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Sustainable Energy

New Nuclear Fuel Could Boost Reactors, But Also Safety Worries

A new fuel rod design will be tested in a full-size reactor, but some worry it could bring fresh safety problems.

Nuclear power will be crucial to combating climate change.

Slowing climate change will most likely require a vast expansion of carbon-free nuclear power. But since existing plants often can’t compete with cheap natural gas, and advanced nuclear plant concepts are still decades away, some are looking for ways to boost the power output from existing reactors.

These prototype nuclear reactor fuel rods transfer heat far faster than conventional fuel rods do, allowing for higher power output at nuclear power plants.

Lightbridge, a nuclear engineering company based in Tysons Corner, Virginia, is planning the first tests in a full-scale reactor of new fuel rods that have been engineered to boost power output by 10 to 17 percent. Crucially, the tests will determine whether the technology can work safely.

“We’re trying to do what is practical and what customers are asking us to address,” says Seth Grae, CEO of Lightbridge. “The biggest problem is how to address the economics of nuclear power in a world of abundant natural gas, and with safety and security costs rising in the wake of the 9/11 attacks and Fukushima.”

Nuclear fuel hasn’t changed much since the infancy of nuclear power in the 1950s. Uranium is formed into ceramic pellets of uranium oxide; the pellets are nested in a thin-walled metal tube; and thousands of these tubes are inserted into the water-filled reactor core, where chain reactions throw off huge amounts of heat, generating steam to spin turbines.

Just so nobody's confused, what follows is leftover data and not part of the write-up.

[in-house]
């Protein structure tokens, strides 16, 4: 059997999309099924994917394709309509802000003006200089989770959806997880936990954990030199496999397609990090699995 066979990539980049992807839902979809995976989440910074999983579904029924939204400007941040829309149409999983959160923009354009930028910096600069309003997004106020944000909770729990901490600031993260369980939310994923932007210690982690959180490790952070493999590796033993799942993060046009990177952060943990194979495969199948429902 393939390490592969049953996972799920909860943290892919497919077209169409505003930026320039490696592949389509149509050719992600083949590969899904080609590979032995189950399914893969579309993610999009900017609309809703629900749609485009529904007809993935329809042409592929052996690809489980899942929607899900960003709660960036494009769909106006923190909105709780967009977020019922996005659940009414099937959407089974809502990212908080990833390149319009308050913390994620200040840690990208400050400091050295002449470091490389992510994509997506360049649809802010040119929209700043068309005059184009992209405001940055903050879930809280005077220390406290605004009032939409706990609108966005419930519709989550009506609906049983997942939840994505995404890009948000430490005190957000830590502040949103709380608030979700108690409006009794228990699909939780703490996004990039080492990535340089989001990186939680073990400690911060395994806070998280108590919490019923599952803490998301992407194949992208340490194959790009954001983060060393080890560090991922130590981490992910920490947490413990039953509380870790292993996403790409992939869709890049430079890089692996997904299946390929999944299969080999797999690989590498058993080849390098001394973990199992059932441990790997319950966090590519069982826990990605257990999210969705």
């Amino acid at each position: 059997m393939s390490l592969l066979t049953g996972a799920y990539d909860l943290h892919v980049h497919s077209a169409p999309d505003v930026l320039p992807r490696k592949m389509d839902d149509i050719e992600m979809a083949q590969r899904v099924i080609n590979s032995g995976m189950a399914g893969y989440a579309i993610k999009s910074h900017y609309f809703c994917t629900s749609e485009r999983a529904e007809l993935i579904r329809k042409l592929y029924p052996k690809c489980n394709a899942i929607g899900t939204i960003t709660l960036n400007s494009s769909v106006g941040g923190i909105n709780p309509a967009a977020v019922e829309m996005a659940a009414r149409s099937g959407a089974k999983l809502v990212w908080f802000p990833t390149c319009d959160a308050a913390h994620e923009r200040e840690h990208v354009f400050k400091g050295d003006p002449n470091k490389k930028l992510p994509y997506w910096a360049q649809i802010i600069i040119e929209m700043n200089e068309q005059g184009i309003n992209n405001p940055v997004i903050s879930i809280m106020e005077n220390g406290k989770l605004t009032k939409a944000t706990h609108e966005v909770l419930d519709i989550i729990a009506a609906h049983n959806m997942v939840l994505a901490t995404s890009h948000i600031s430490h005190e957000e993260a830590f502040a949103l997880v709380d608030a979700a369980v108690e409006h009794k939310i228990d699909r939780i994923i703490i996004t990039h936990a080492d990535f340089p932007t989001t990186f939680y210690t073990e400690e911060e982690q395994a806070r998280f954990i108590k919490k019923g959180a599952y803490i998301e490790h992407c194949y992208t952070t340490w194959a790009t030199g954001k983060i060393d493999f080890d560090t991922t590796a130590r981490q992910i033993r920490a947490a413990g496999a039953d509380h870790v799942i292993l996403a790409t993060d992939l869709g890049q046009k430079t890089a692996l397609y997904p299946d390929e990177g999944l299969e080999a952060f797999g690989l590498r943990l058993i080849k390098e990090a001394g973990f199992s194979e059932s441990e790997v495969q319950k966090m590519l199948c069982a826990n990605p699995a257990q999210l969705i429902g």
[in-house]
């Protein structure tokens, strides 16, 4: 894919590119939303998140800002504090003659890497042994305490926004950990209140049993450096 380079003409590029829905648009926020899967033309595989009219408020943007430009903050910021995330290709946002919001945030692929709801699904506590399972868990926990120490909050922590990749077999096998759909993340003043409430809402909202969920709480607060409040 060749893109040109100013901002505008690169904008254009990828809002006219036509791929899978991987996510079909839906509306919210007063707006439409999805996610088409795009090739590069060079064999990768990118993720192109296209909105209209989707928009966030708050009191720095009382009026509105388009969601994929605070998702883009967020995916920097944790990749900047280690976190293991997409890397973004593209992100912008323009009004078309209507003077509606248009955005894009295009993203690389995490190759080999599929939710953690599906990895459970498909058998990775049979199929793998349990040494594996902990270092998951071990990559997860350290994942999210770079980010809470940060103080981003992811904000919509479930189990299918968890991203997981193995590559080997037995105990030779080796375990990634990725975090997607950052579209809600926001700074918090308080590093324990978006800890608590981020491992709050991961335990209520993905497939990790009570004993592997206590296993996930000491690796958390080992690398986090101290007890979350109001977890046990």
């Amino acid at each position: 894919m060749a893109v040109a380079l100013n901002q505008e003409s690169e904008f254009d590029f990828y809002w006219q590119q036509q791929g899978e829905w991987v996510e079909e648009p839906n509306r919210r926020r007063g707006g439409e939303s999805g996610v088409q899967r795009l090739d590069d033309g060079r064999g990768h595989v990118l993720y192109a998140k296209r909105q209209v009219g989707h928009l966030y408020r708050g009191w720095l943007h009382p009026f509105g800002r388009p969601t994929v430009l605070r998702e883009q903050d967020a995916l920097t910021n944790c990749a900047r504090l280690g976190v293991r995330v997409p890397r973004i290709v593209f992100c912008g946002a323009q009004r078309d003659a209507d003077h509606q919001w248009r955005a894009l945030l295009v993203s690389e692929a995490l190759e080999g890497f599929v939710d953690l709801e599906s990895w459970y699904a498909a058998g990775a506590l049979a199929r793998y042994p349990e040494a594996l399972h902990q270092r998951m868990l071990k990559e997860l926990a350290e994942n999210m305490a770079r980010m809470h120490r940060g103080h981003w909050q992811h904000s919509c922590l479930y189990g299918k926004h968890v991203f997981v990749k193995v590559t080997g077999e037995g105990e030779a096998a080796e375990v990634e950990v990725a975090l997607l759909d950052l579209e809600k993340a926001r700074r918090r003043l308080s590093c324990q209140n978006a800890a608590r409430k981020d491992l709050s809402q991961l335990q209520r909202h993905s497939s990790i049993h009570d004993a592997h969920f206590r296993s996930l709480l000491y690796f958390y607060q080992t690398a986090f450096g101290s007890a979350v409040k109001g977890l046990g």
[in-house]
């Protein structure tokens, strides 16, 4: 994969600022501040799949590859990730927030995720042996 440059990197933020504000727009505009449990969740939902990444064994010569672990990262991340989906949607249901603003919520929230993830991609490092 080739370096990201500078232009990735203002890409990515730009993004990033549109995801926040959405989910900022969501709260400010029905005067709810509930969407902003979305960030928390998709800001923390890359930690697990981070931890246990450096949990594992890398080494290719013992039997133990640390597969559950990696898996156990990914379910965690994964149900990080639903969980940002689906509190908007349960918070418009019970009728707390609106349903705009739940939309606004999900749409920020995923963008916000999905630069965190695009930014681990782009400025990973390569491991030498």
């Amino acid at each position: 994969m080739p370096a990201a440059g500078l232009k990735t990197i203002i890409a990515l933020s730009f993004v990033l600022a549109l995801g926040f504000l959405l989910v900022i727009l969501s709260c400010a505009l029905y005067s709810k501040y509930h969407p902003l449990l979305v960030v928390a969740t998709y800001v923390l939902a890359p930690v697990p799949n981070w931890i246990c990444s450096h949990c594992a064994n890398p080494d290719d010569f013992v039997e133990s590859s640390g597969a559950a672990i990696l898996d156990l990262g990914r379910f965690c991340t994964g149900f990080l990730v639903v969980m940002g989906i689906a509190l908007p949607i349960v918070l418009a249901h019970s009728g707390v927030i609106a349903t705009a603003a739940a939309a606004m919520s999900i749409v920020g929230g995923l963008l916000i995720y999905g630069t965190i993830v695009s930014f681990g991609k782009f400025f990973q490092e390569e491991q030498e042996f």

The Lightbridge fuel is instead made of zirconium/uranium alloy, with a cross configuration and spiral shape, which makes it look like a piece of Twizzlers candy. The metal composition means heat transfers far faster, and the shape increases the contact area between fuel and water by more than 35 percent. To cope with the increased intensity, water must move through the reactor core more quickly, but existing water pumps can handle this because the fuel provides less resistance to the flow.

“We’ve never seen this combination of things come together,” says Sean McDeavitt, an associate professor of nuclear engineering at Texas A&M University, who has no financial ties to the company. For any new nuclear design, “it takes a marathon endurance process to run through the testing and regulatory process,” McDeavitt adds.

Inserted in a conventional reactor, the new fuel could boost power 10 percent. Replacing equipment including turbines with larger-size ones would increase that to 17 percent, Lightbridge says.

Versions of metal fuel have been tested over the years, and some are now used in nuclear submarines, but the Lightbridge fuel has been optimized for commercial plants. For example, while metal fuel can swell in response to irradiation, Lightbridge’s minimizes this effect and maintains its shape over the lifetime of the fuel. 

The company has already completed some initial irradiation testing and computer modeling to verify that it works. And it has signed a memorandum of understanding with Babcock and Wilcox, a Charlotte, North Carolina-based company, to begin the process of fabricating the fuel.

Against the backdrop of Fukushima, however, the industry is deeply wary, says Mujid Kazimi, a nuclear engineer at MIT. South Korea, for example, was examining differently shaped fuels as well as metallic fuel, he says, “but before it moved on either, Fukushima happened and shifted the fuel development effort into avoiding or mitigating accidents, rather than increasing the power density. So did the United States, which today is spending about $50 million a year developing options for accident-tolerant fuel”—referring to fuel that can better withstand the high temperatures that occur when coolant is lost for longer periods.

What’s already certain is that something new is needed to make nuclear power compete. And if Lightbridge’s fuel works, it would be like adding 10 new plants in the United States—or 40 more in the world—without even having to build one.

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